Winter Storms Refuse to Wait for First Day of Winter
Today is the first day of winter in America. Depending on where you live, you may have assumed it had already begun.
If you live in the Northeast – or if you ever lived there – you know all about nor’easters. They are storms that impact our upper north Atlantic coast. As well as Canada’s Atlantic provinces.
They form when two different air masses join forces. They are the cold polar air mass and the warmer air over the ocean. This usually occurs between October and April when the difference in temperatures is greater.
Generally they form within 100 miles of the shore between North Carolina and Massachusetts. Then they travel north. Through the years, nor’easters have been responsible for major blizzards causing deaths, injuries and power outages.
They’ve been around for as long as anyone can remember. In fact, there’s even a reference to a “northeaster” in the New Testament book of Acts.
First Nor’easter of Season
The Northeast was slammed with its first nor’easter of the 2020-21 winter season during the first full weekend of December.
It dumped more than a foot of heavy, wet snow in parts of the area. Heavy winds and snow knocked out power for about 225,000 households in Massachusetts, New Hampshire and Maine.
Paxton, Massachusetts received 12.5 inches of snow. But most of the power outages (at least 147,000) occurred in Maine. A wind gust of 73 miles per hour was recorded in Cape Cod, Massachusetts.
With reduced visibilities, many New England residents were asked to stay home until plows could clear roads.
It Could Have Been Worse
Weather officials said this nor’easter could have been much worse if temperatures had been slightly lower in the early stages of the storm. Much of the initial precipitation was in the form of rain.
And speaking of worse, the Northeast was crushed with another winter storm December 16-17. It dropped more snow in parts of this region than during all of last year's winter season. Including 10.5 inches in New York City's Central Park.
In Binghamton, New York, they received nearly 40 inches of snow. Albany got 22 inches and Wellsboro, Pennsylvania got 18.8. Wind gusts were over 55 to 65 miles per hour.
Hundreds of traffic accidents, including a 66-vehicle pileup in Pennsylvania and a 27-vehicle pileup in New York, made the death toll from this storm reach at least seven. Power outages exceeded 50,000 in Virginia alone.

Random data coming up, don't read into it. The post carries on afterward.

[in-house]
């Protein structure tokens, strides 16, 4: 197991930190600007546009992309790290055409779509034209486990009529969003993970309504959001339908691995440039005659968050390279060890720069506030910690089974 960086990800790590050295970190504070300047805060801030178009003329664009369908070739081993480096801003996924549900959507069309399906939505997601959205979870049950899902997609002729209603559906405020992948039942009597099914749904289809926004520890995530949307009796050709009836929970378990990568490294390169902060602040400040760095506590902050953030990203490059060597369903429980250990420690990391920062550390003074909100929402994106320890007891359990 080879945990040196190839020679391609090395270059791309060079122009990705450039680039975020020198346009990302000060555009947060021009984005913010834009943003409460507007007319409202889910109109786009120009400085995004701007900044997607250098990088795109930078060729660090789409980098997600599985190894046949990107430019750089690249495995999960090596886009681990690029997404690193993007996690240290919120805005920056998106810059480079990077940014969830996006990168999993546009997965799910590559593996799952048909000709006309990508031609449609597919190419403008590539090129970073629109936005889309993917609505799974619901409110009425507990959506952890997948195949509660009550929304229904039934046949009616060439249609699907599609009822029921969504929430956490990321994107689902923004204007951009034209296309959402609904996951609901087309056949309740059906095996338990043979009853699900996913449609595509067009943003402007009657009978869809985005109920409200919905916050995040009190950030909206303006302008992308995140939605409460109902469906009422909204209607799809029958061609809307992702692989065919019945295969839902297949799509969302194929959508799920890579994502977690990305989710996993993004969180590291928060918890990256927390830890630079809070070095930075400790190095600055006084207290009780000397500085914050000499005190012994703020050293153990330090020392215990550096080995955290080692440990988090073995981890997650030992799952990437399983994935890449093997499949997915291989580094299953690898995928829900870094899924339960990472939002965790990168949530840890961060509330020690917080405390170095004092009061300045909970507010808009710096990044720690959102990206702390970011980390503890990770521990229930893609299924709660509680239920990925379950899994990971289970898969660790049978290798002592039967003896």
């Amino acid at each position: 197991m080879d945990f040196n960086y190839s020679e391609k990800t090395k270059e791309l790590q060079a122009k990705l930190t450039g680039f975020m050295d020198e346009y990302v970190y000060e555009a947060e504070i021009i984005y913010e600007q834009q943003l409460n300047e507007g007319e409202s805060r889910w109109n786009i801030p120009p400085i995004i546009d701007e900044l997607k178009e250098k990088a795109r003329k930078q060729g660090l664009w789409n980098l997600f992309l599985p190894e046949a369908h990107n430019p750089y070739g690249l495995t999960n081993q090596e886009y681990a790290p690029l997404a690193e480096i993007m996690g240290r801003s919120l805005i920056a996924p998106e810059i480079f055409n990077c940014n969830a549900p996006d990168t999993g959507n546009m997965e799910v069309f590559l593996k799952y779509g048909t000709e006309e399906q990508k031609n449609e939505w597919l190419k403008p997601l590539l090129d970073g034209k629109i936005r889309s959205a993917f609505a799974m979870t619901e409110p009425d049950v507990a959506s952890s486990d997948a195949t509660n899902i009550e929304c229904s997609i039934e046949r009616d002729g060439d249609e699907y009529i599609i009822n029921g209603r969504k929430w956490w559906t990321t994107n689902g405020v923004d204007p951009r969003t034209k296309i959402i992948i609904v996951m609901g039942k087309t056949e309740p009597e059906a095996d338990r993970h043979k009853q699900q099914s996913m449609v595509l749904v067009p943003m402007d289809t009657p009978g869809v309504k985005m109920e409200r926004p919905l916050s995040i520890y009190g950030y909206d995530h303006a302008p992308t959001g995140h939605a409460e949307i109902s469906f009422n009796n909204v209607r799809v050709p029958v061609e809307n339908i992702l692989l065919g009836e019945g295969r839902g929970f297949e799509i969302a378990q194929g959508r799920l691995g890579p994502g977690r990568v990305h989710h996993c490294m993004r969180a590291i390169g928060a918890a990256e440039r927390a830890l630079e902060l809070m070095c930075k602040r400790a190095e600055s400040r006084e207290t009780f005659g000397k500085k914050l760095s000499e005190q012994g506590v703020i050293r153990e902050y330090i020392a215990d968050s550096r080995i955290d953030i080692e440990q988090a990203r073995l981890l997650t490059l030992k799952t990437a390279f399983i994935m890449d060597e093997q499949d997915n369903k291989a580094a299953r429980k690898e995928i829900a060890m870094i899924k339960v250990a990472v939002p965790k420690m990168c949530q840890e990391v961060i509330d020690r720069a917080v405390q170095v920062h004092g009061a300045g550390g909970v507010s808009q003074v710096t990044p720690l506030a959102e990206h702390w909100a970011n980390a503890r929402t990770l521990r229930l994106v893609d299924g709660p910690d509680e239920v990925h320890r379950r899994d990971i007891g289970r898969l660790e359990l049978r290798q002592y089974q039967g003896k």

Prior to the most recent nor’easter in early December, the U.S. experienced a number of early “winter” storms.
The first occurred October 20-22 when a clipper-like system moved down into Montana and North Dakota from Alberta, Canada.
As it then traveled eastward, parts of Minnesota were hit with 10 inches of snow. Some 33,000 people lost power.
In addition, there were 1,100 crashes and spinouts on Minnesota roads. The Weather Channel named the storm “Abigail.”
Ice Storm Pounds Oklahoma
It didn’t take long for the second winter storm to arrive - “Billy,” as it was called by the Weather Channel, visited the Southern Great Plains October 26-28.
The storm brought heavy snow to Colorado and Kansas, which was not a big surprise. What was startling was that New Mexico and western Texas also got the heavy white stuff.
This storm proved even more treacherous in central Oklahoma. That’s where ice accumulations reached two inches.
Traffic was at a standstill in the Oklahoma City metropolitan area due to the icy buildups.
Billy Merges With Zeta
Yet another winter storm struck southern New England and upstate New York on October 30.
Before dissipating, Billy merged with the remnants of Hurricane Zeta. That storm had made landfall in Louisiana before creeping up the East Coast.
In Grafton, Massachusetts they received 6.5 inches of snow and also saw downed tree branches.
In addition, the storm resulted in numerous crashes on roads in Massachusetts. Including some serious ones.
Constance Travels From West to Midwest
Two additional winter storms preceded the nor’easter that slammed the New England area recently.
The first actually originated as a low-pressure system in the Pacific Ocean. It was eventually named “Constance” by the Weather Channel.
At first it brought winter weather conditions to the West. Then it became more organized as it moved into the Midwest.
Some areas in Constance’s path received three to five inches of snow during this mid-November storm.
The second was a late November/early December storm that brought snow to various parts of the upper Midwest.
This weather event was actually a combination of two low-pressure systems. One came from the Gulf of Mexico, while the other originated in Canada.
The southern system moved east and then northeast toward the Appalachian Mountains. The northern system moved southeast toward the Great Lakes region.
Called “Dane” by the Weather Channel, it brought snow to Toledo and Detroit. Plus Chicago, Cleveland and Pittsburgh. As well as heavy rainfall, high winds and even a tornado warning in Florida.
It’s too early to determine what kind of winter we’re going to have. But if October and November are any indication, it could be a rough one.
As always, the key is to be prepared. One way to be ready for outages that occur with winter storms is to have backup power available. Especially for your cellphone and other electronics.
A word of advice – Don’t get caught with your devices down.